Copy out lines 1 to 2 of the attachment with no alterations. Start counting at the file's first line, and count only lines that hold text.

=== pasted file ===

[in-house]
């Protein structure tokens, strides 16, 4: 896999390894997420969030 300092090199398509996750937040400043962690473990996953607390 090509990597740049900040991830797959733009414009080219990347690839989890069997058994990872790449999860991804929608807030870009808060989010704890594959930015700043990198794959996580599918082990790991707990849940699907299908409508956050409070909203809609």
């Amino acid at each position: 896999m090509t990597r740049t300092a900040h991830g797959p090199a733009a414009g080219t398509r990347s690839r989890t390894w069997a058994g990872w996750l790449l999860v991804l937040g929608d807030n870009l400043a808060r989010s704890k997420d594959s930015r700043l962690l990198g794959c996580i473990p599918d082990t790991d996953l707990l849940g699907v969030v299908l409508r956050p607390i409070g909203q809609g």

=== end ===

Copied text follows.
[in-house]
């Protein structure tokens, strides 16, 4: 896999390894997420969030 300092090199398509996750937040400043962690473990996953607390 090509990597740049900040991830797959733009414009080219990347690839989890069997058994990872790449999860991804929608807030870009808060989010704890594959930015700043990198794959996580599918082990790991707990849940699907299908409508956050409070909203809609």